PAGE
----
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New Approach to LNG Infrastructure Will Benefit Indonesia

Subject Matter Expert: Eddy Karmana, Operations Manager, Black & Veatch Indonesia

Recent reports by Indonesian media project a 4 percent annual decline in natural gas production during the next four years.

With the government targeting to make natural gas 20 percent of the national energy mix by 2025, how will the country add about 3,000 billion British thermal units per day (BBTUD) as called for by the Ministry of Energy and Mineral Resources? 

One option is to increase the number of Liquefied Natural Gas (LNG) import facilities to help Indonesia meet its climate and electrification objectives.

 

LNG: Bridge to Indonesia’s Clean Energy Future

Natural gas has long been in Indonesia's energy mix; however, it has always taken a back seat to oil and coal.

Gradually transitioning to natural gas would help Indonesia meet its commitments under the 2015 Paris Climate Change Agreement and stabilize macroeconomic forces by reducing oil imports and the fuel subsidy.

When the Energy and Mineral Resources Ministry eased the maximum cap on gas prices sold to power plants, its goal was to improve economic feasibility for gas and power producers. It was an indication that Indonesia recognized natural gas’ role as an inter-generational transition fuel, with lower carbon emissions than coal. Natural gas is versatile enough to be used in power generation, transportation, and even households.

Industry sources observed that the regulatory update would serve to maximize the procurement of natural gas for gas-fired power plants from local sources at a low price.

EPC for LNG Receiving Terminal and Power Generation

Black & Veatch is currently working on two receiving terminals in India, a country facing similar growing pains as Indonesia. In 2015, a Black & Veatch-led consortium, with KSS Petron India, won the contract for a new liquefied natural gas (LNG) receiving terminal at Ennore, in the Indian state of Tamil Nadu. Black & Veatch is leading the engineering, procurement, construction (EPC) and commissioning work on a turnkey basis.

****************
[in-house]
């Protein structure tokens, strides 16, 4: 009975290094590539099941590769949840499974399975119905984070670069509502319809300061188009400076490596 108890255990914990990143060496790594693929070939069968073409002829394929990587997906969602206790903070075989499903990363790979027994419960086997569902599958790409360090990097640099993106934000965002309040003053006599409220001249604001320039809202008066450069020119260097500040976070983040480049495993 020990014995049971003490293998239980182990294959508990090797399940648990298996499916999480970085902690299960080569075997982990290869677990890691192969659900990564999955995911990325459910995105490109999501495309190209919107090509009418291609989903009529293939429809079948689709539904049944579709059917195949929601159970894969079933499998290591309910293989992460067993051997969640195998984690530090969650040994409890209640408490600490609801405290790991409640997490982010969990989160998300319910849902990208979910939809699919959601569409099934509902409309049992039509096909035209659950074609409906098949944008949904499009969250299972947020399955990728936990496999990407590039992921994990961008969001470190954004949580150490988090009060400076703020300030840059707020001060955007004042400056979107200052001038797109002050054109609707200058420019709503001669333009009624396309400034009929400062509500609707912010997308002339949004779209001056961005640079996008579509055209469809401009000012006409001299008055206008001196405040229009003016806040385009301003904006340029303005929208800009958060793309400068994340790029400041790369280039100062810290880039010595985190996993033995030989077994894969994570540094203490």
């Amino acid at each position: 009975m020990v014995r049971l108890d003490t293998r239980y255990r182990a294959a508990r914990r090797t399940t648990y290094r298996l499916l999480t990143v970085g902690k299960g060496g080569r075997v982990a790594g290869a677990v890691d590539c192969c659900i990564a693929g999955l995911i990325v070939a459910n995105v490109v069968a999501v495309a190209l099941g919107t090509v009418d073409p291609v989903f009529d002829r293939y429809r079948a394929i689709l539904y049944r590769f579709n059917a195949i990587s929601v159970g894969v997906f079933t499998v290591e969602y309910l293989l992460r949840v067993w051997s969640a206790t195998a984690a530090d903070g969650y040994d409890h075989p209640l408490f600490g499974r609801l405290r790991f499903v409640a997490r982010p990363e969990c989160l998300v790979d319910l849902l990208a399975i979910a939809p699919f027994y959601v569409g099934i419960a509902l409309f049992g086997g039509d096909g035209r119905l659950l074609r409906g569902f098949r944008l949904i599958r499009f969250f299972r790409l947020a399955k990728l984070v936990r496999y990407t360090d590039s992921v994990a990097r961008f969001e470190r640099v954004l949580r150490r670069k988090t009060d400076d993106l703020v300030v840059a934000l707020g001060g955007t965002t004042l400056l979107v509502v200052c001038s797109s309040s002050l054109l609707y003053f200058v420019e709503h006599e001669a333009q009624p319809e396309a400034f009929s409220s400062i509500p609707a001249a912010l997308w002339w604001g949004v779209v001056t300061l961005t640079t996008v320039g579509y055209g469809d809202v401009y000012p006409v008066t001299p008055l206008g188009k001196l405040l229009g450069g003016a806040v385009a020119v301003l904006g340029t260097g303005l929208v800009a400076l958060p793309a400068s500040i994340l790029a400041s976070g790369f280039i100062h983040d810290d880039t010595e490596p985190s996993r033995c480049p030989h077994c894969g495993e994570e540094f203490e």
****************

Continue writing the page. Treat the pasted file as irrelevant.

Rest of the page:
In 2017, Black & Veatch was awarded an EPC contract for Jafrabad FSRU project's jetty topside and onshore facilities that supports India’s plans to double the country’s LNG capacity. Black & Veatch will deliver critical elements of India's first floating storage and regasification unit (FSRU) liquefied natural gas (LNG) import terminal.

Through our projects, we have found that integrating LNG receiving terminals and gas-fired power plants can provide more than US$50 million in potential savings.

We believe the integrated scheme would benefit the Indonesia market as the entity that bids for the power plant is often the same entity that bids for the LNG receiving terminal. Many local tenders also include both the LNG receiving terminal and the power plant in the same package.

We have been partnering with Indonesia’s oil and gas sector to find new possibilities, including monetizing the country’s stranded gas resources through proven floating liquefaction and modular construction for power generation. We are also involved in the early stages of developing LNG and coal-based fertilizer plants, helping our clients make good investment decisions.

The Indralaya No. 4 Combined Cycle Addition Project (128 MW) is one example where we took on prime EPC contractor roles. We provided traditional, renewable and hybrid power generation and transmission, which were critical to helping the country meet growing demands for electrification.

 

Contact us to learn more about what we can do for you.

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